Laser therapy for the genitourinary syndrome of menopause. A systematic review and meta-analysis

  • Eleni Pitsouni
    Urogynaecology Unit, 1st Department of Obstetrics and Gynecology, “Alexandra” Hospital, National and Kapodistrian University of Athens, Greece
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  • Themos Grigoriadis
    Urogynaecology Unit, 1st Department of Obstetrics and Gynecology, “Alexandra” Hospital, National and Kapodistrian University of Athens, Greece
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  • Matthew E. Falagas
    Alfa Institute of Biomedical Sciences (AIBS), Athens, Greece

    Department of Internal Medicine, Henry-Dunant Hospital Center, Athens, Greece

    Department of Medicine, Tufts University School of Medicine, Boston, MA, USA
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  • Stefano Salvatore
    Obstetrics and Gynecology Unit, Vita-Salute San Raffaele University, IRCCS San Raffaele Hospital, Milan, Italy

    Urogynecology Unit, Vita-Salute San Raffaele University, IRCCS San Raffaele Hospital, Milan, Italy
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  • Stavros Athanasiou
    Corresponding author at: Urogynecology Unit, 1st Department of Obstetrics and Gynecology, “Alexandra” Hospital, Medical School, National and Kapodistrian University of Athens, Vasilisis Sofias Ave. 80, 11528, Athens, Greece.
    Urogynaecology Unit, 1st Department of Obstetrics and Gynecology, “Alexandra” Hospital, National and Kapodistrian University of Athens, Greece
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      • Intravaginal laser therapy appears promising for the treatment of genitourinary syndrome of menopause.
      • Available studies consistently indicate alleviation of all symptoms of genitourinary syndrome of menopause.
      • Sexual function and quality of life may improve to a clinically meaningful degree.
      • Local pathophysiology may regain premenopausal status.
      • Quality of evidence is “low” or “very low” and randomised controlled trials are not available.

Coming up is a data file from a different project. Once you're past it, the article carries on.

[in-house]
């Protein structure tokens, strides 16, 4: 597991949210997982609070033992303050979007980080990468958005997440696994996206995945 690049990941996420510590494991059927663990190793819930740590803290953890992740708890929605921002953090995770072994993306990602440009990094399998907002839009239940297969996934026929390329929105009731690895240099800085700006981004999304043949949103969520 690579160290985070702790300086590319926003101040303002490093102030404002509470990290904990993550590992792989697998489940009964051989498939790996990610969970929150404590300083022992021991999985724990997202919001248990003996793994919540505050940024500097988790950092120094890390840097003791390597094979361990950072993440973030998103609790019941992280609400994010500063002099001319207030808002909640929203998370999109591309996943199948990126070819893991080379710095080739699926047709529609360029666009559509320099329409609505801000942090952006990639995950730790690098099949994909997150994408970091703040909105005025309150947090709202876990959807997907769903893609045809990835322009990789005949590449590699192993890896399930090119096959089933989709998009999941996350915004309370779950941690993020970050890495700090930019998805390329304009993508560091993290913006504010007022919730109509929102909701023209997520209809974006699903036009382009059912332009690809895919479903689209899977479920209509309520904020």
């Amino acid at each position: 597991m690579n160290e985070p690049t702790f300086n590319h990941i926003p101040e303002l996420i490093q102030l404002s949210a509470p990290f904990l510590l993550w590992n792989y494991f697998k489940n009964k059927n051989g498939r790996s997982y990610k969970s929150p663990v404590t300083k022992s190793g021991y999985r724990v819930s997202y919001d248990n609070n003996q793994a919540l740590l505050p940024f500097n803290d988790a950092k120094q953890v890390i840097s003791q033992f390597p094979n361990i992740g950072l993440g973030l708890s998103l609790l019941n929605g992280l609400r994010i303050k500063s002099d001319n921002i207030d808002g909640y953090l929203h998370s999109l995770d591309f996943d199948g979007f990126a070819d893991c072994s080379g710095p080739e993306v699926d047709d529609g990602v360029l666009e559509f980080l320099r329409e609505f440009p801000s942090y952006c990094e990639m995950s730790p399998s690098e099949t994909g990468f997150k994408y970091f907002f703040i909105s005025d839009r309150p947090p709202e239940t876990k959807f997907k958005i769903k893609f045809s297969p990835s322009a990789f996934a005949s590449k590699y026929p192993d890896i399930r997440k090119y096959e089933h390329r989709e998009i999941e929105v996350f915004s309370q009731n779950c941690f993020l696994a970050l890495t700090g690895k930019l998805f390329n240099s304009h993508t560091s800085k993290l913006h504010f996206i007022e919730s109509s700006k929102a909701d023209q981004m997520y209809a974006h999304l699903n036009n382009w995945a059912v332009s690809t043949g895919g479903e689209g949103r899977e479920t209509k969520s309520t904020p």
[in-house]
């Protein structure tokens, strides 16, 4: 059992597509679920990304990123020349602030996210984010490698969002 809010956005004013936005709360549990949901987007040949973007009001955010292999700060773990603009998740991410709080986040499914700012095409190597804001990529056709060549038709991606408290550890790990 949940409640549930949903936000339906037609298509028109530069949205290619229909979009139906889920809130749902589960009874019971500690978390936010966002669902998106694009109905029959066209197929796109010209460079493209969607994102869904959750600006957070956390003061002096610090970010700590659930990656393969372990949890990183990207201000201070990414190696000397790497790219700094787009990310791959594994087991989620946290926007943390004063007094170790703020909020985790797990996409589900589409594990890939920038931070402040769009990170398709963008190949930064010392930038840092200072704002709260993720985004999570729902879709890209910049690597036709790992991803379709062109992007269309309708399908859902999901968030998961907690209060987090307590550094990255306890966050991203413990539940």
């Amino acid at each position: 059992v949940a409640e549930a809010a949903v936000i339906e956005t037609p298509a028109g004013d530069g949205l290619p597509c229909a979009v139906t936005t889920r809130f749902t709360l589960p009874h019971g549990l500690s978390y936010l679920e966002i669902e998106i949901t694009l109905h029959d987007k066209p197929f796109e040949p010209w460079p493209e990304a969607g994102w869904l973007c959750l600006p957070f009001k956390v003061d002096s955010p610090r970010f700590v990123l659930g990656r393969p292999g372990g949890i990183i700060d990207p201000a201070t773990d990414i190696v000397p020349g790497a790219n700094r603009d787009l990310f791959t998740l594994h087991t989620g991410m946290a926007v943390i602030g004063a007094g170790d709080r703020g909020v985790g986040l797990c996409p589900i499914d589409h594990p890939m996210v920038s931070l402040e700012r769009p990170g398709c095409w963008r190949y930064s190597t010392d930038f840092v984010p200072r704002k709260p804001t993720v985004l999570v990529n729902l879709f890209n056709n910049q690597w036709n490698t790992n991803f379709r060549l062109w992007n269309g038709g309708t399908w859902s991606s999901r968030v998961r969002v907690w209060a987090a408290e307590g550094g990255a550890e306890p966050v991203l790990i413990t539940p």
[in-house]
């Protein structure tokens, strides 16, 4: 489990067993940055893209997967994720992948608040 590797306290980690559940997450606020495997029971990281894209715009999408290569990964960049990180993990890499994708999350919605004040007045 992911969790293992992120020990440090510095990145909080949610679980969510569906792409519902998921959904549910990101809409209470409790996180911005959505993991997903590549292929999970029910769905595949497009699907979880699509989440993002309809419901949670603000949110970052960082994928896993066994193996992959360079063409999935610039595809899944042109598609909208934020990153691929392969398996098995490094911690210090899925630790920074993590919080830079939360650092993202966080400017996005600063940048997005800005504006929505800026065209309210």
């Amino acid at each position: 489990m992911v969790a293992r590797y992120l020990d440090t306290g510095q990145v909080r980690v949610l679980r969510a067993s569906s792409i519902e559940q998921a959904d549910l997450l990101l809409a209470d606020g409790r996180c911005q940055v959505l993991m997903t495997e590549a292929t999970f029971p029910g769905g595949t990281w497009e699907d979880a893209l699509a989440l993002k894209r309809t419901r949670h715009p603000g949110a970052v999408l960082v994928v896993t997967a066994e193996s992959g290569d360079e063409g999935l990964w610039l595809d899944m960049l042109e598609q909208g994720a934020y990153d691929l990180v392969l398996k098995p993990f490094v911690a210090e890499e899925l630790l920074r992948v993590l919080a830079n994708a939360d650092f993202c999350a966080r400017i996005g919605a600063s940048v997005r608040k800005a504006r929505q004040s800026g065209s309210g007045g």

This study aimed to identify and then synthesize all available data regarding the efficacy of laser therapy for postmenopausal women with genitourinary syndrome of menopause (GSM) with/without urinary incontinence (UI). PubMed, Scopus, Web of Science, Cochrane Library and were searched in October 2016. The keywords were “laser genitourinary syndrome of menopause”, “laser vulvovaginal atrophy”, “laser vaginal atrophy” and “laser women incontinence”. Quality of reporting and risk of bias of the included studies were assessed according to STROBE and MINORs checklists, respectively. Quality of the body of evidence was evaluated with the GRADE approach. Fourteen studies involving 542 participants were included in this systematic review and meta-analysis. All GSM symptoms (dryness/dyspareunia/itching/burning/dysuria/urgency/frequency) and UI decreased significantly and consistently in all available publications. The pooled mean differences for the various symptoms were: dryness −5.5(95%CI:−6.7,−4.4;7studies;I2:0%), dyspareunia −5.6(95%CI:−6.8,−4.5;7 studies;I2:0%), itching −4(95%CI:−5.7,−2.2;6 studies;I2:79%), burning −3.9(95%CI:−5.9,−2;6 studies;I2:87%), dysuria −2.9(95%CI:−5.1,−0.7;4 studies;I2:90%) and UI −4.9(95%CI:−6.4,−3.4;2 studies;I2:0%). Because urgency/frequency was assessed by different methodologies the data could not be meta-analyzed. Furthermore, KHQ, UDI-6, MCS12/PCS12, FSFI, overall sexual satisfaction and measurements of the effect of laser therapy on the local pathophysiology improved significantly. In conclusion, laser therapy for postmenopausal women with GSM appears promising. It may reduce symptom severity, improve quality of life of postmenopausal women and restore the vaginal mucosa to premenopausal status. However, the quality of the body of evidence is “low” or “very low” and, thus, evidence-based modification of current clinical practice cannot be suggested.


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